Guide for the perplexed

As director of retirement planning at Bank Hapoalim, Miri Nahmani meets many clients who are not aware of their retirement rights and tax benefits.

MIRI NAHMANI (pictured), says, ‘Any stoppage of work is a tax event that requires special reporting and organization.’ (photo credit: ARIEL BSOR)
MIRI NAHMANI (pictured), says, ‘Any stoppage of work is a tax event that requires special reporting and organization.’
(photo credit: ARIEL BSOR)
‘Every day we encounter individuals who have reached benefit age but are not aware of the rights and benefits that they are entitled to at this stage of their lives,” says Miri Nahmani, director of retirement planning at Bank Hapoalim. “When those people meet with us, they feel that they have finally come to the right place.”
After 30 years at Bank Hapoalim in the field of pension consulting, Nahmani recently launched the National Pension Consulting and Retirement Planning Center at the Sasson Hugi Tower in the Diamond Exchange complex in Ramat Gan. Nahmani says that unfamiliarity with the term “retirement planning” does not distinguish between managers and junior employees. “People in positions of authority come to us feeling helpless,” she says. “One of them, a manager at a large company, said to me, ‘I am an expert in my field, but when it comes to the subject of pension rights, I feel the ground fall out from under my feet.”
The Jerusalem Post spoke with Nahmani.
What is ‘benefit age’?
Benefit age is the retirement age according to the law [for a woman, 62; for a man, 67] or the age at which the employee begins to receive a pension, whichever is later. In other words, two conditions must be met: reaching retirement age and receiving a monthly pension. For example, a 62-year-old woman who continues to work and has not begun to receive her pension is not at the benefit age.
And what is the monthly allowance?
This refers to a pension for life, paid, for example, from a pension fund and/or a managers’ insurance plan. This payment is taxable income, almost like regular employment income. However, many investors are not aware that tax exemptions can be applied to part of the amount.
Please give an example.
A retiree who is entitled to a gross pension of NIS 10,000 can take a tax exemption of up to NIS 4,155 (49% of the ‘qualifying ceiling’ of NIS 8,480 in 2019), and the balance of NIS 5,845 will be taxable. However, if the retiree took full advantage of the benefits he was entitled to from his employer, he would receive a monthly tax-exempt pension of NIS 1,187, which would gradually increase until 2025.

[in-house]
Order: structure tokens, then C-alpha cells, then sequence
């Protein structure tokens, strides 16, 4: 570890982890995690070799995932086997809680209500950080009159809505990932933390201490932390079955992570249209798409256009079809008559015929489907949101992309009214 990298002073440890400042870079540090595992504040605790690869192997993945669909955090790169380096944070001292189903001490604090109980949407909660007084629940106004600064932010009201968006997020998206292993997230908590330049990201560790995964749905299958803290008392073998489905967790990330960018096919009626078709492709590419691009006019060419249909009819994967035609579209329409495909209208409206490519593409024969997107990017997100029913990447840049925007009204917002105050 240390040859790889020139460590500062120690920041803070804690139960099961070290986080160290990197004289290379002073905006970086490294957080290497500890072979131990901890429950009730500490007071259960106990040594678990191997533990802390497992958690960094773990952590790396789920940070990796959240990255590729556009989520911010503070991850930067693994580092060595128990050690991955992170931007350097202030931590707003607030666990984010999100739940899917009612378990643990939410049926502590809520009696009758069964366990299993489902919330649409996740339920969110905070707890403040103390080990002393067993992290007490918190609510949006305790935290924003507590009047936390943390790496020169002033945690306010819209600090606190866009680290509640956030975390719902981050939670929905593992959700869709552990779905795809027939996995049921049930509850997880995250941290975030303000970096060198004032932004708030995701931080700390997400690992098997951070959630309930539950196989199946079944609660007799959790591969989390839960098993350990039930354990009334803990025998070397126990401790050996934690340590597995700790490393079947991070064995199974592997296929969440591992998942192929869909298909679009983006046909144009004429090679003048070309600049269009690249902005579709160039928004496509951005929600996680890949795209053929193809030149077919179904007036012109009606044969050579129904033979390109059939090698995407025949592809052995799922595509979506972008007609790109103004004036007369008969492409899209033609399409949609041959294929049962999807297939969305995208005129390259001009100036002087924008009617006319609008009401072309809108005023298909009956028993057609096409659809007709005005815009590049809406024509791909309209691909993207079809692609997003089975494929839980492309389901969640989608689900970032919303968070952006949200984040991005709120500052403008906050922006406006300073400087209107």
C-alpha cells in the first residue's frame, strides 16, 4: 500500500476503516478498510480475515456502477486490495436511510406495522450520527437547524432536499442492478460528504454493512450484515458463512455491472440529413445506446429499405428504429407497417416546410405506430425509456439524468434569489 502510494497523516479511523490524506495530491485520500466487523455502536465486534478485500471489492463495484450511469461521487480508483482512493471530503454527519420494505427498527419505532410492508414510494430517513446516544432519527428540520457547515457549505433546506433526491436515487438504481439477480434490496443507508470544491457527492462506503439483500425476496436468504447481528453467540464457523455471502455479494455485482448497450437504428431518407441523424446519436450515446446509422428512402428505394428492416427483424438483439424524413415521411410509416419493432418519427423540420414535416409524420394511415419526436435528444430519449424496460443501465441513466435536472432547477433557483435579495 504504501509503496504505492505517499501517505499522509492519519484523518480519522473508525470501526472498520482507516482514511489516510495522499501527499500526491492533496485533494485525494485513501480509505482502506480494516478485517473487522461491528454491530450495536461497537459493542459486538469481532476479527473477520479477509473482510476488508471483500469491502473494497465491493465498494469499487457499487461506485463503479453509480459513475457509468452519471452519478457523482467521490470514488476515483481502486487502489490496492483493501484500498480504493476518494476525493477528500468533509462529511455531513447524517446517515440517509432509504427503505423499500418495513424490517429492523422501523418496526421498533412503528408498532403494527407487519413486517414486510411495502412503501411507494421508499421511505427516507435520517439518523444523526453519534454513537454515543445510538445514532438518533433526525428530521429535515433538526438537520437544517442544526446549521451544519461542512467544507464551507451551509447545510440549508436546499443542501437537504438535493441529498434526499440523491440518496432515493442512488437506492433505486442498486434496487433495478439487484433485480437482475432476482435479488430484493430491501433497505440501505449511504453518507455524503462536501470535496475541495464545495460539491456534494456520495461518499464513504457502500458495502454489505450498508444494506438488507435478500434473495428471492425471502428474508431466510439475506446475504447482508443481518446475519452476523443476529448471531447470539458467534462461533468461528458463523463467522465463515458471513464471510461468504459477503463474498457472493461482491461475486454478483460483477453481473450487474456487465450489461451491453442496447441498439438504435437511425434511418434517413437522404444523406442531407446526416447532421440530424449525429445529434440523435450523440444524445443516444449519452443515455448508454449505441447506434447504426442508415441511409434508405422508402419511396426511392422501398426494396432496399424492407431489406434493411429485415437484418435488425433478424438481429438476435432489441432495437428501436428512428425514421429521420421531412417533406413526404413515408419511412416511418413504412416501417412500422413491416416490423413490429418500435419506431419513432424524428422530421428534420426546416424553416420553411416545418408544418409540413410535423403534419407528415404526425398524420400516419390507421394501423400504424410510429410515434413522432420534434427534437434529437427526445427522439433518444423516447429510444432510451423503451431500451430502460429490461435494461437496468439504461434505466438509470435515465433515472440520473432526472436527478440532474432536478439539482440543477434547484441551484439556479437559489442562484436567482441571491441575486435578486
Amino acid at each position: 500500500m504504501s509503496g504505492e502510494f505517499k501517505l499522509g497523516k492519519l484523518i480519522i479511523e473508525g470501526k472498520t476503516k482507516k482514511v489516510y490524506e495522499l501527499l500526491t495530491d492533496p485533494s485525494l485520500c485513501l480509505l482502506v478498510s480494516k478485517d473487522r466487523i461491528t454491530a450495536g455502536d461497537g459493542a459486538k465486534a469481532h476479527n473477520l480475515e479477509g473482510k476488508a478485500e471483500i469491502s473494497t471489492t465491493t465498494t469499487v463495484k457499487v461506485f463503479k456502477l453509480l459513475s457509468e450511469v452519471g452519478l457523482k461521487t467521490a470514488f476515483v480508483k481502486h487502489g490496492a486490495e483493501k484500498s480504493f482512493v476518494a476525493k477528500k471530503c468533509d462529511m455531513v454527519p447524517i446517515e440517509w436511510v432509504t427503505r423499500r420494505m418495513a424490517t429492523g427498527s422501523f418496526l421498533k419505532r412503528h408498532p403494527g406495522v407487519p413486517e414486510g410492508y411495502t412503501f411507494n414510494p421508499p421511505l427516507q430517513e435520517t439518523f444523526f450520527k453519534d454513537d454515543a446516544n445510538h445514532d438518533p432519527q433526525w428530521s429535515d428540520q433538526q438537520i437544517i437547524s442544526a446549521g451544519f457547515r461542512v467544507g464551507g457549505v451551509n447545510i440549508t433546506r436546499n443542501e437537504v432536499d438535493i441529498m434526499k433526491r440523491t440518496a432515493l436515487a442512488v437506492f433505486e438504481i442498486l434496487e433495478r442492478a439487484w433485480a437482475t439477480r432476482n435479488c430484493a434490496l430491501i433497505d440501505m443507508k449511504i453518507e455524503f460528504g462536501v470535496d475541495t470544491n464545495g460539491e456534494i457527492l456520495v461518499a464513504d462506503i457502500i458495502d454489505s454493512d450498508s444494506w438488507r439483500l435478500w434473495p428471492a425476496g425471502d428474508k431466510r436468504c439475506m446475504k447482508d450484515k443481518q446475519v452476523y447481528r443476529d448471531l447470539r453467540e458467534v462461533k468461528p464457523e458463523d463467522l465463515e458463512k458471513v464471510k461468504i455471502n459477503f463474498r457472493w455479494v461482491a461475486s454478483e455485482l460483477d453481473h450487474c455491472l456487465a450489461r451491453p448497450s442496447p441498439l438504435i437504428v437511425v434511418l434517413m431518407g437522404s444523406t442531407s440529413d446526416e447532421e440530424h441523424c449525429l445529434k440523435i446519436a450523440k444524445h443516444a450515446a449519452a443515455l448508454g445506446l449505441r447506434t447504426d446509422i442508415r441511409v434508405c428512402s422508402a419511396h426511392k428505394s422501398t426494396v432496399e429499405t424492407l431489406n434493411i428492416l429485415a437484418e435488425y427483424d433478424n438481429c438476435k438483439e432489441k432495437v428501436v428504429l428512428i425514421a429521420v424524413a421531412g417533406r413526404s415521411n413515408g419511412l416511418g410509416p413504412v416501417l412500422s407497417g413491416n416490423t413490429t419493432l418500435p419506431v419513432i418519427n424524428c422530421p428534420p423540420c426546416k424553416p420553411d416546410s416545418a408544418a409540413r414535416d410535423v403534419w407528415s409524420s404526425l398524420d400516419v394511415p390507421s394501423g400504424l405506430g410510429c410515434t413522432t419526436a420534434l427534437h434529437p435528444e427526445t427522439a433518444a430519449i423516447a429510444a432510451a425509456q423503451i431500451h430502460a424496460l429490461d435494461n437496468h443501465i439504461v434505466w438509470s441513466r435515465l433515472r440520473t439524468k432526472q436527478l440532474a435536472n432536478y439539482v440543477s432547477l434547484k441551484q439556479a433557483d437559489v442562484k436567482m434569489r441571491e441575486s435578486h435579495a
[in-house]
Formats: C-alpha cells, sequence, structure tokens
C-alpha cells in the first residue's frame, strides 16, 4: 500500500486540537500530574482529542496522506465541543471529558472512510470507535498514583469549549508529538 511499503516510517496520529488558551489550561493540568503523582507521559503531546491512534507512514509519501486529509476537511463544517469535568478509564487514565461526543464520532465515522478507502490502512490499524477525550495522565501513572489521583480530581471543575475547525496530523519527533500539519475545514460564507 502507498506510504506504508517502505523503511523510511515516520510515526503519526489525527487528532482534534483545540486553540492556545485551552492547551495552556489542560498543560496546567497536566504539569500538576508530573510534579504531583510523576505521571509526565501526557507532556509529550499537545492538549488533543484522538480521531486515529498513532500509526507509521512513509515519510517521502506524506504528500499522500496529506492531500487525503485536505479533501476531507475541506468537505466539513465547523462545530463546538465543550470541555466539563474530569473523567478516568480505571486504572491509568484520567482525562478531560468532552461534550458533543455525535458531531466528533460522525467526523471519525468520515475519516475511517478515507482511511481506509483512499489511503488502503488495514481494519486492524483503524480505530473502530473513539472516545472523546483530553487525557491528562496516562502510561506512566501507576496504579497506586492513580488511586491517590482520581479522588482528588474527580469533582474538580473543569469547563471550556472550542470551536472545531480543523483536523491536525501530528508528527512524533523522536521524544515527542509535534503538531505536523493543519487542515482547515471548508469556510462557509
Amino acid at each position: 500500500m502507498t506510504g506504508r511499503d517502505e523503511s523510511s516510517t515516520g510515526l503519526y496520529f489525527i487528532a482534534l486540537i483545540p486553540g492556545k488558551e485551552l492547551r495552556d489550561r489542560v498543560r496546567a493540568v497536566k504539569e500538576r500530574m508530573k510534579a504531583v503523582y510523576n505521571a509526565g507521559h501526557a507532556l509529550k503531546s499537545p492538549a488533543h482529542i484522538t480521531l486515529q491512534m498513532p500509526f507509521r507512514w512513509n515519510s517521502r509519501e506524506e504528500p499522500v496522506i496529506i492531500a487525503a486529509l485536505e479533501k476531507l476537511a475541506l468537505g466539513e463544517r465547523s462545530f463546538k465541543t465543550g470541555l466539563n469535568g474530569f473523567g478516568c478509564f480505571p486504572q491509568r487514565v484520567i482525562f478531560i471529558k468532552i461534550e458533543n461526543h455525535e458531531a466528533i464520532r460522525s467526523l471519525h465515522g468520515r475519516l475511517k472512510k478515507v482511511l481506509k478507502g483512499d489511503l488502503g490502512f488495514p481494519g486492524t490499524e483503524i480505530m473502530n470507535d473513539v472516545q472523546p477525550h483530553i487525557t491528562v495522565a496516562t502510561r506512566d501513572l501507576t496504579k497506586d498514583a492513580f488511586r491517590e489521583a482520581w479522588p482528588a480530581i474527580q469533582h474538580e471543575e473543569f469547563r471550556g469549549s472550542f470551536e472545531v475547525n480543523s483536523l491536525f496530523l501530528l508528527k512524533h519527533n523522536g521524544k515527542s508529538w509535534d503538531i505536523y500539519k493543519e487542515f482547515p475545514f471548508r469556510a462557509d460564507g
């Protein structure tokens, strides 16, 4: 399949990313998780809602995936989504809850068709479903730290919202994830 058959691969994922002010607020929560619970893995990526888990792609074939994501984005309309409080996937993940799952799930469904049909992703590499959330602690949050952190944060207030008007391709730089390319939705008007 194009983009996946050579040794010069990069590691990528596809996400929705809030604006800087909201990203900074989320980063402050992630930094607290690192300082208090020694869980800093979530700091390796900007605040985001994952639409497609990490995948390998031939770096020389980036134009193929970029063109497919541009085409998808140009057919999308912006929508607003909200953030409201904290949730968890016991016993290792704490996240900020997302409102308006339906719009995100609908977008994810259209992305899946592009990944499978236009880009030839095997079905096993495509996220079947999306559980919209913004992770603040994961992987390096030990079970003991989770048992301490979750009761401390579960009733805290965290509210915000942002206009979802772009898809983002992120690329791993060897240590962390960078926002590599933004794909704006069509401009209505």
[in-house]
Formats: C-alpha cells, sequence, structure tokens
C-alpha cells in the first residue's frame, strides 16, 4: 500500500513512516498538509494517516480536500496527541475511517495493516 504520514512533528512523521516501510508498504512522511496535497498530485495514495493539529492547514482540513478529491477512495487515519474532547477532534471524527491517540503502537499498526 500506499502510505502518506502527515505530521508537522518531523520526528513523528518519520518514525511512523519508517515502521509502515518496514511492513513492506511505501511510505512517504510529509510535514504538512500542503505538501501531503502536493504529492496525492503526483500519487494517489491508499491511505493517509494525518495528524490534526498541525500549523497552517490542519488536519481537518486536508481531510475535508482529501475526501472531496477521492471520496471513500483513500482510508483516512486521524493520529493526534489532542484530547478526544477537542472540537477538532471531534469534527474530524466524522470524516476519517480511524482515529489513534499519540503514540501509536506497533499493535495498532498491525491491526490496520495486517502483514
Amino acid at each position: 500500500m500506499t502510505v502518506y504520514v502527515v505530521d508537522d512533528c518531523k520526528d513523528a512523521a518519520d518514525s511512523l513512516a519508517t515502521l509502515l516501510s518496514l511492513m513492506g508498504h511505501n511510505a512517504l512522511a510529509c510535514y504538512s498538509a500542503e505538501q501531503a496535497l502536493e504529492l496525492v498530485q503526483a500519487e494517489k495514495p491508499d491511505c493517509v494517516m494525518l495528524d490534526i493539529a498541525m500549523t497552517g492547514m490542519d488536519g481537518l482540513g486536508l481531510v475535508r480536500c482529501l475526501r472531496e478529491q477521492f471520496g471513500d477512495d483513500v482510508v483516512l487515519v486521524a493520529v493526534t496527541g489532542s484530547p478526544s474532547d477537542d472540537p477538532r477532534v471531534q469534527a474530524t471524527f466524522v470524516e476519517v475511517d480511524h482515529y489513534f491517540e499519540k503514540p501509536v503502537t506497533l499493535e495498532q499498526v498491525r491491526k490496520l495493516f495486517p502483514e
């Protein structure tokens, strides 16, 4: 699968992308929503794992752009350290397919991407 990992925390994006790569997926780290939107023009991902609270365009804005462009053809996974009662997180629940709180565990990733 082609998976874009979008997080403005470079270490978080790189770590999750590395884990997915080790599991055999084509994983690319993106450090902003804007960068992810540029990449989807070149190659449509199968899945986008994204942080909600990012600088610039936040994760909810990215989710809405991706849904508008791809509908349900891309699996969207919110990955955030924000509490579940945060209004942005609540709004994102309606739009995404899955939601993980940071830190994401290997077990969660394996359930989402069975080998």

How does one calculate how much of the exemption for compensation was saved by the retiree and how much is left to use for the monthly pension?
This is calculated using the offset formula which came into effect in January 2012. The formula calculates a concept called ‘tax-free capital,’ which currently stands at NIS 747,936, from which it is possible to receive an exemption on the monthly pension or the tax-exempt dividends on the pension. This takes into consideration the number of exemptions for severance pay the retiree used during his years of employment. 
The Income Tax Department examines the use of an exemption on compensation 32 years prior to the benefit age. Since we are in a transition period between this new formula and the old one, it is important to examine the year that the retiree reached the age of eligibility, if he utilized tax exemptions on compensation before January 2012, and when he utilized the exemption on compensation. The calculation of the exemption will be carried out according to the relevant formula for retirement, or in certain cases, according to the formula that yields greater results. The offset formula is usually preferable, though we check and compare both in any event.
Who is the target audience for the National Center for Retirement Planning?
Primarily, we are targeting employees who take early retirement or retire at the standard retirement age. Our audience also includes workers who are between jobs or are no longer working due to dismissals and so forth. The common denominator is that in terms of the income tax, any termination of work – retirement, voluntary or not – is a taxable event that requires reporting and planning.
What do you mean by ‘planning’?
Both retiring employees and employers are obligated to report income tax on severance pay and/or grant funds. It is important that the retiree understands the tax rules applicable to these funds. In addition, at the benefit age, the employee/retiree is required to fill out annuity form No. 161-4, in which he requests an exemption on pension money if it is exempt from the current pension and/or exemption from pension dividends.  
What advice would you give an employee who has reached benefit age?
Employees should examine their entitlements to tax exemption for their pension because they may be paying full tax without the exemption to which they are entitled. Consultation with a pension consultant who is expert in retirement law is critical. Many of the decisions are irreversible and can greatly affect the retirement years.

The bank is not a tax adviser. The above constitutes information and general explanation only, which does not constitute pension advice, investment advice or tax advice, nor is it a substitute for personal advice provided subject to the provisions of the law.